It turns out that the premature death of Keith Johnston, at the age of 34, has inspired other expeditions. Mike Shand, a cartographer from the department of geography and geomatics at Glasgow University, has turned the search for his grave into a personal mission - since 2001 he has tried to locate it over four intensive trips. Johnston belonged to an eminent family of Edinburgh cartographers who counted David Livingstone as a friend, and he made his first trip to Africa at the invitation of the Royal Geographic Society. It was a short, fateful visit. Six weeks after arriving on the East African coast he succumbed to a combination of malaria and dysentery.
"His colleague, Joseph Thomson, buried him, and carved his initials and date of death on a nearby tree," Mike tells me when I'm back in Scotland. "The last-known recorded sighting of the grave was in 1897 and I've narrowed the search area to half a square kilometre around the Beho Beho River. I haven't given up yet, although the tree may be gone."
After a bush breakfast by Lake Tagalala, where we rendezvous with other guests who have been boating among one of the largest populations of crocodile in Africa, Sean delivers me into the care of Sand Rivers Selous, another stylish settlement of open-fronted bandas with heart-stirring views of the wide, sinuous Rufiji. All the Selous camps - and there are only seven in the whole reserve - offer guided game walks, but Sand Rivers specialises in extended walking safaris, as well as trips up the river to precipitous Stiegler's Gorge, leopard country.
Every guest is invited to try at least one night's "fly-camping", which is how I find myself watching bush TV - the mesmeric dance of campfire flames - with Ernest Okeyo who, with an armed ranger, has walked me to a heavenly spot on the riverbank in time for sunset. En route we see nothing more threatening than some skittish impala, several fish eagles and a fly-past of pelican, and after drinks and dinner I'm eager to try my tent, a kind of transparent Wendy House made entirely of mosquito net.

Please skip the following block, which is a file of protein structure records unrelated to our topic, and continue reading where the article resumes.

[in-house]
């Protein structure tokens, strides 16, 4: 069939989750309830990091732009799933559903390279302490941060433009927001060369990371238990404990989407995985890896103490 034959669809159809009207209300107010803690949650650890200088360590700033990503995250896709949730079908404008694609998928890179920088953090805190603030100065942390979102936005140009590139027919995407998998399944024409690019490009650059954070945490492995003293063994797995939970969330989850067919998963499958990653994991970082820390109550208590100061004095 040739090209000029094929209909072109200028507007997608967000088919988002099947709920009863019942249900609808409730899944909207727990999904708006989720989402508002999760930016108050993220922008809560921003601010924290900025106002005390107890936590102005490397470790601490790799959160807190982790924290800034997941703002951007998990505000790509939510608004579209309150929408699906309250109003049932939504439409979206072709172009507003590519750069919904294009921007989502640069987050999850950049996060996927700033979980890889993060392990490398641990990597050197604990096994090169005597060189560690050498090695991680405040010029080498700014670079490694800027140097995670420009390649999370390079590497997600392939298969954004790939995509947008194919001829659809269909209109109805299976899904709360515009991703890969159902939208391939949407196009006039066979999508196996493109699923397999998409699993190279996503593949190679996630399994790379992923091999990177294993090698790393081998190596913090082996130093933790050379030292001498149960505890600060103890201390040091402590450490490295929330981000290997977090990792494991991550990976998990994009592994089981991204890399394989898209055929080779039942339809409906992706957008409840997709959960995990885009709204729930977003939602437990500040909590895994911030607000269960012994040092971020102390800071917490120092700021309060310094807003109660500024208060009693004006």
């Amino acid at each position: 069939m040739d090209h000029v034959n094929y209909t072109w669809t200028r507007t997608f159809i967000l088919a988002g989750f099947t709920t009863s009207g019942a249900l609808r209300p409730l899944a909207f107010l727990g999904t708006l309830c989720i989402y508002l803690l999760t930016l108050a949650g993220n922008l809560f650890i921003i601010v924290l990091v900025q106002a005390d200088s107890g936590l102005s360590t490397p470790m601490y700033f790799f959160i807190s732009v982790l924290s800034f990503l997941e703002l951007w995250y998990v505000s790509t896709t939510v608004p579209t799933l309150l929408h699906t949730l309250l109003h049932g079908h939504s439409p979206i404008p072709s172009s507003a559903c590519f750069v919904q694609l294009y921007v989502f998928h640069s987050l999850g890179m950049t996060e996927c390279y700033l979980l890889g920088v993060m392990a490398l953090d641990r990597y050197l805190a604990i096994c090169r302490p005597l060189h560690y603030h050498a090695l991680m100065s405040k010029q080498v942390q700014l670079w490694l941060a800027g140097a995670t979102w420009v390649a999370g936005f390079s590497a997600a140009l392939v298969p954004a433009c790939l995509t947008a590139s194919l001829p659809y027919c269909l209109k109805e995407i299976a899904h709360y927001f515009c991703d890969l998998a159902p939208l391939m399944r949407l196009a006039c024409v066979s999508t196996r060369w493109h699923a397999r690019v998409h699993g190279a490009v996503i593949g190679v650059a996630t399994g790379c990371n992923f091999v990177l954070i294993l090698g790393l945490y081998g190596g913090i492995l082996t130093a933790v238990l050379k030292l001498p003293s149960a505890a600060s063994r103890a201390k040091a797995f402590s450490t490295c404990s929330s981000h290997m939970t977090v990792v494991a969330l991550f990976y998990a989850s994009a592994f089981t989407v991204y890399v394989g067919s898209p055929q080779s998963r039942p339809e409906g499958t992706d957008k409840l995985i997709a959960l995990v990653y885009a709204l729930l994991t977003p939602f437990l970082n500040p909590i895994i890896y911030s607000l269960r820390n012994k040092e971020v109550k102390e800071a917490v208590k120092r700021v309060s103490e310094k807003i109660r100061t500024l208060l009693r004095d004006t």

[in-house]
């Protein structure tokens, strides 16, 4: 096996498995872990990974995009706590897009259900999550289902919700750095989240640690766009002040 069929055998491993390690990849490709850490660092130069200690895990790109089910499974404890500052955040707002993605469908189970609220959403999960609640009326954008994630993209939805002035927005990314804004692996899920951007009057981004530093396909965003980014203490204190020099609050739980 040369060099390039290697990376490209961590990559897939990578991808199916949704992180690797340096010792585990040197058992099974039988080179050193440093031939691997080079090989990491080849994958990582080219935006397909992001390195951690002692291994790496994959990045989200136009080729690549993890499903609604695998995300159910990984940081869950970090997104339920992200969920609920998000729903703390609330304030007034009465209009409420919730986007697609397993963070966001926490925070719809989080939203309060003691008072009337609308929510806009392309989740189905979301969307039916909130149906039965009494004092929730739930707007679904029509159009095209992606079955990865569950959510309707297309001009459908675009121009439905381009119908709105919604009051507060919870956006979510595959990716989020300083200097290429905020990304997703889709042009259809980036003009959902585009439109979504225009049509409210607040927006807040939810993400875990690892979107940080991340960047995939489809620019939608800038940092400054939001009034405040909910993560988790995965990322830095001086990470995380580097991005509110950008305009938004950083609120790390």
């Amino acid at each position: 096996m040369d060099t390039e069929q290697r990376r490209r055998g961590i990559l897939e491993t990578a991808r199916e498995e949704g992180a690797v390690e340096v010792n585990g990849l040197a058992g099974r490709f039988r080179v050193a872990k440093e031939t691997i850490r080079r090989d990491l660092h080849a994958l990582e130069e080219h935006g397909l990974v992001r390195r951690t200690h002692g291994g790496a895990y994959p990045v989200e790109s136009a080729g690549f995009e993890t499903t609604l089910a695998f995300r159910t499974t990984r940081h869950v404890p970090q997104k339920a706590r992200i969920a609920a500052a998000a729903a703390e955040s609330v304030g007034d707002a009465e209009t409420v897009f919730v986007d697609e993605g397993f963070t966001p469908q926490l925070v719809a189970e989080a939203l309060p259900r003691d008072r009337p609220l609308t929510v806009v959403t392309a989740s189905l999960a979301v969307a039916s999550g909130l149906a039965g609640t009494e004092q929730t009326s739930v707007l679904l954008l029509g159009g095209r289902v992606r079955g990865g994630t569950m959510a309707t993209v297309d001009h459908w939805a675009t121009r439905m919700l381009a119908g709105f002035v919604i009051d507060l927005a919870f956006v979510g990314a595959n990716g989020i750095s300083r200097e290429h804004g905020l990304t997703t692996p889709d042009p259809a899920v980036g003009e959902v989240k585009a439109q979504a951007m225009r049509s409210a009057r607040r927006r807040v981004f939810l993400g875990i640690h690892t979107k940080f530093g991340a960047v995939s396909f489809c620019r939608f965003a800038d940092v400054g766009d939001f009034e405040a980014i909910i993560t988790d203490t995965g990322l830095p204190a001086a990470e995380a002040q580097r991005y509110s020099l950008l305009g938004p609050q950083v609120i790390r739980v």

This is as close to sleeping under the stars as you get. Despite the squabbling of bush babies and snorting of hippo, I sleep well, surfacing dozily to inspect the march of Orion through my "ceiling". In the early hours I'm jerked awake more abruptly by explosive roars. Across the Rufiji is a lion who knows we are here, and wants us to know he is here, too.
My heart thumps, but I'm happy. If you ever stop being thrilled by the lion's roar you have stopped being thrilled by Africa.
FACT FILE TANZANIA
How to get there
• British Airways has flights from Heathrow to Dar es Salaam. Aardvark Safaris Scotland (ASS) will tailor itineraries to include connections from Scotland. Call Alice Gully on 01578 760 222 or visit www.aardvarksafaris.com
WHERE TO STAY
• ASS offers three nights, on an all-inclusive basis, at Beho Beho and three at Sand Rivers Selous for 3,062 with regional and international flights, light aircraft charters, transfers, full board including drinks and all activities. Possible beach extensions include three nights on Zanzibar at Matemwe Bungalows for 479, full-board, with flights from Dar es Salaam.
AND THERE'S MORE
• The best practical guide to visiting this part of East Africa is the Bradt Travel Guide Tanzania, by Philip Briggs, priced 14.95.